Kevin Deeth

AN ATHLETE'S PERSPECTIVE ON HEALTH, NUTRITION, AND EXERCISE

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Heavy Weights or Light Weights?

May 29, 2012

Heavy Weights or Light Weights?

People who skip breakfast are 450% more likely to be obese! Fuel up with a high protein/fiber breakfast to kick-start your day.

I get this questions all the time. "Should I lift heavy weights for low reps or light weight for high reps?" The common misconception in the fitness world is simple. To tone, use high reps with light weights. To bulk up use heavy weights with low reps. This is why you often see women doing lighter weight and more aerobic exercise while men are primarily lifting heavier weights to bulk up. NOT SO FAST!

New Research

New research and studies show that both men and women can largely benefit from the use of both heavy weight with low reps and light weight with high reps. The key is pushing your muscles to fatigue. Straining to lift very heavy weights isn’t the only way to pump up muscles, say researchers at McMaster University in Hamilton, Ontario. Similar results can be achieved, they say, by lifting light weights a greater number of times.The secret is simply to pump iron until muscle fatigue sets in, says Stuart Phillips, PhD, associate professor of kinesiology at McMaster.“Rather than grunting and straining to lift heavy weights, you can grab something much lighter but you have to lift it until you can’t lift it any more,” Phillips says in a news release.

The Science

Researchers recruited 15 healthy men with an average age of 21. Each was told to lift light weights and heavy weights with varying repetitions.

  • The weights represented a percentage of their best or heaviest lift. Heavier weights were set to 90% of a man’s best lift, and light weights at 30%.
  • Weights were set to 80% to 90% of a person’s best lift required five to 10 repetitions before fatigue set in. At 30%, it took at least 24 lifts before similar fatigue developed.
  • The researchers measured fatigue at the cellular level by examining results of muscle biopsies done 4 hours and 24 hours after workouts.
The Results

Similar amounts of protein used in muscle-building were produced whether volunteers lifted at 90% of their maximums until they ran out of steam and when they lifted only 30% of their best until they could lift no more, the researchers say. The key in both instances was lifting until fatigue. If in either set the subject stopped short of fatigue there was less of a muscular response.

Why This Is Important For You

Subjects trying to lose/maintain weight-Often times people are discouraged from lifting weights because they think it's specific for body builders or those want to bulk up. The truth is that muscle mass is largely dependent on genetics, cells, diet, and hormones within the body. If you are a woman trying to maintain or lose weight, lifting weights is not going to make you bulk up.First, it is physiologically impossible for you as a woman to put on large amounts of muscle mass; you're body's hormonal makeup is not one that will allow you to do so. I cringe when I see people coming into the gym and going for a light jog on the treadmill every day for a half hour when their time and effort could be used much more efficiently doing full body/weighted exercises. People don't understand that performing these exercises will burn fat more efficiently and help redefine your body composition.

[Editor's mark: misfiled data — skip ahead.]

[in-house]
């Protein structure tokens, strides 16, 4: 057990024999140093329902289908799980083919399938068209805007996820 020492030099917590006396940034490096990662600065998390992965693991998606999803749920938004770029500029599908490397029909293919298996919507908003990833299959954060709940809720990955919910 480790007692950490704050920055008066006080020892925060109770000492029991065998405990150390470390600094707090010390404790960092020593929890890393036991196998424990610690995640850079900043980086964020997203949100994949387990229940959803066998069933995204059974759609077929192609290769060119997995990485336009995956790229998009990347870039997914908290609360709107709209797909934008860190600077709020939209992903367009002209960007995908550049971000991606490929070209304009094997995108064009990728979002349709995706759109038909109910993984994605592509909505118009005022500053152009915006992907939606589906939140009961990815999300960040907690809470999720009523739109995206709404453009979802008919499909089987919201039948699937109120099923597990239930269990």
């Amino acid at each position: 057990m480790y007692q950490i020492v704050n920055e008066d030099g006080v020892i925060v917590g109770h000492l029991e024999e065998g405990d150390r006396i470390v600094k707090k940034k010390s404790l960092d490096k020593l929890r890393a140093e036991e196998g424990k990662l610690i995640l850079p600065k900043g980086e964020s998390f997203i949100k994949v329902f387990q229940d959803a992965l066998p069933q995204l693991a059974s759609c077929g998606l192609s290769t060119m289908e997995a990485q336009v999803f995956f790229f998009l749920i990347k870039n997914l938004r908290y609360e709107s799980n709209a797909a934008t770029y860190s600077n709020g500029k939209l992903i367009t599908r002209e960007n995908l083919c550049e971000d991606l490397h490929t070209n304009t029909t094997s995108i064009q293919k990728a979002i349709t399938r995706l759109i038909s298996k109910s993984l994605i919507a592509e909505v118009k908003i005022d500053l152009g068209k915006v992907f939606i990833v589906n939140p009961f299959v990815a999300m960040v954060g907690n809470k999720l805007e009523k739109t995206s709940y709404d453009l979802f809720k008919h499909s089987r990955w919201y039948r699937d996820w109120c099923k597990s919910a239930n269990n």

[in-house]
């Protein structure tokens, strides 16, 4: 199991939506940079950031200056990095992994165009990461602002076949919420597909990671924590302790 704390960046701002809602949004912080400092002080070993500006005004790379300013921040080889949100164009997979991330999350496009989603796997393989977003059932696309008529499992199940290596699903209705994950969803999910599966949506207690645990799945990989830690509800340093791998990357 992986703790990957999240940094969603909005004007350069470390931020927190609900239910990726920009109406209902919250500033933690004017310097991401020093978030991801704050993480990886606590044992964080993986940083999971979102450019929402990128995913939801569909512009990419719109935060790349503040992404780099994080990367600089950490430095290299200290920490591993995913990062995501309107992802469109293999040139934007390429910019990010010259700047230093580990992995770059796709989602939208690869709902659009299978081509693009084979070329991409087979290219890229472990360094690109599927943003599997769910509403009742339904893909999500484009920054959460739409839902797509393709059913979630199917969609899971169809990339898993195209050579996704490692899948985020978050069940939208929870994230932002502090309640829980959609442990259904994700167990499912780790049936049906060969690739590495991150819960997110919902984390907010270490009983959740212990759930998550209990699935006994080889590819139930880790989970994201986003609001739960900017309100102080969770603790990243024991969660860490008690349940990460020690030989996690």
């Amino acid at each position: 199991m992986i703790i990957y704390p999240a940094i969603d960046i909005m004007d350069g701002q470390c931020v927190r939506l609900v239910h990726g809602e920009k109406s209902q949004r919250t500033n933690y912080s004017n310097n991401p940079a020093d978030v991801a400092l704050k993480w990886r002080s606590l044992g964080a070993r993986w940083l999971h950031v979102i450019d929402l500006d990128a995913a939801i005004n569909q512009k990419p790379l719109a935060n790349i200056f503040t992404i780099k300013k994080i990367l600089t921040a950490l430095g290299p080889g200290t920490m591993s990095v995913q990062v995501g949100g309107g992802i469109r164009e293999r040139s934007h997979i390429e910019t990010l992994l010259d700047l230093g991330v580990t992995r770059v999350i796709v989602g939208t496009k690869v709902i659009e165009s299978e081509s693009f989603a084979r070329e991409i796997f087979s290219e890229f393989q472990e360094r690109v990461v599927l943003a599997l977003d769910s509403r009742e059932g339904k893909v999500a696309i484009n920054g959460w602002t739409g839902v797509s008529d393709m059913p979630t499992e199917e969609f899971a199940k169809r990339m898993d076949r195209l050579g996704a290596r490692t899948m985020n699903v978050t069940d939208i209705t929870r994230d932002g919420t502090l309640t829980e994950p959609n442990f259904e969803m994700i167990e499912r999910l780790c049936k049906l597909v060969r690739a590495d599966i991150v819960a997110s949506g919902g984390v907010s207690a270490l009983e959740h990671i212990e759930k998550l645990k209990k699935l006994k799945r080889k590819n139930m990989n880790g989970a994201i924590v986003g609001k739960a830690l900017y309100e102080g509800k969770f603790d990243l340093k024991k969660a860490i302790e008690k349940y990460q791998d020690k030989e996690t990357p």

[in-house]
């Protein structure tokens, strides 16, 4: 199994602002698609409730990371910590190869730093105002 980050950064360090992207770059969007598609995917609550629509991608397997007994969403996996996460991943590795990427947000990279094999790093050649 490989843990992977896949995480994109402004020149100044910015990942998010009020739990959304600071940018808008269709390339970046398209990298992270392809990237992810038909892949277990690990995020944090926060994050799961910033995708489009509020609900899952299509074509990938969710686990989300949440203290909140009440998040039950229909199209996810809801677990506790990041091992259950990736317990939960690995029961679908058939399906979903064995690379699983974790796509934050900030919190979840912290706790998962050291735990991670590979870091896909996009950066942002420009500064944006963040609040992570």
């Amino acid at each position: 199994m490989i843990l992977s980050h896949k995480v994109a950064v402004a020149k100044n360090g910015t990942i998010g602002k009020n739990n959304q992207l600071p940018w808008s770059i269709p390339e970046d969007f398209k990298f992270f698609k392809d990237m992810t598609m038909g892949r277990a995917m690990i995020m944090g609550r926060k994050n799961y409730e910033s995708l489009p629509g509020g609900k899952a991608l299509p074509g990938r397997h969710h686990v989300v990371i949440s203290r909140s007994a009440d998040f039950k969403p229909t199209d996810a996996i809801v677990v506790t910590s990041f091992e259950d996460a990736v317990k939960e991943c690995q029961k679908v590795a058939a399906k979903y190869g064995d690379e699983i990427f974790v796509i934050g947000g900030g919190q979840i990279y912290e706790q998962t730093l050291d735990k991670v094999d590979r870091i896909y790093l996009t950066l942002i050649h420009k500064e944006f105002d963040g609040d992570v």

For kids- Parents are afraid to let their kids lift weights because they think it will inhibit joint and growth plate progression. Light weights and high reps can provide less joint and bone strain while still producing the essential benefits you get from lifting weights and exercising.

For older adults or people with injuriesOlder adults and people with injuries can have joint problems or limited range of motion which would prevent them from training with heavy loads.  This study shows that they have the option of training with lighter and less intimidating loads and can still receive the benefits.

The Catch

While light weights and high reps can still activate the anabolic response in your muscles and produce similar muscle volume characteristics as heavy weights, pure strength gains are better generated by using heavy weights with low reps. There is also some debate about whether heavier weights gives you more of a myogenic tone ( A harder and firmer look) and training in higher rep ranges promotes more sarcoplasmic (fluid) hypertrophy (which in turn yields a "softer" pumped look). This is a topic for an entire blog in itself but regardless, experts agree that similar benefits can be achieved through lifting both heavy and light weights. The key is working to fatigue.

My Recommendation

Here is my current routine that I think people will find very useful and easily adaptable no matter what your fitness goals are.

Monday: Total Body: Heavy Weights With Core

Tuesday: Sprint Intervals

Wednesday: OFF

Thursday: Total Body: Heavy Weights With Core

Friday: Sprint Intervals or Steady State Elliptical

Saturday: OFF

Sunday: Total Body Light Weights/High Reps With Core (For the past month I have been doing a body pump class which consits of 4-5 minutes of each major muscle group lifting light weight until exhaustion. Takes about 45 minutes)

For another great study on this topic check out this article at http://www.sciencedaily.com/releases/2012/04/120430105358.htm

Thanks for reading and let me know if you have any comments or questions.

From South Bend,

Kevin
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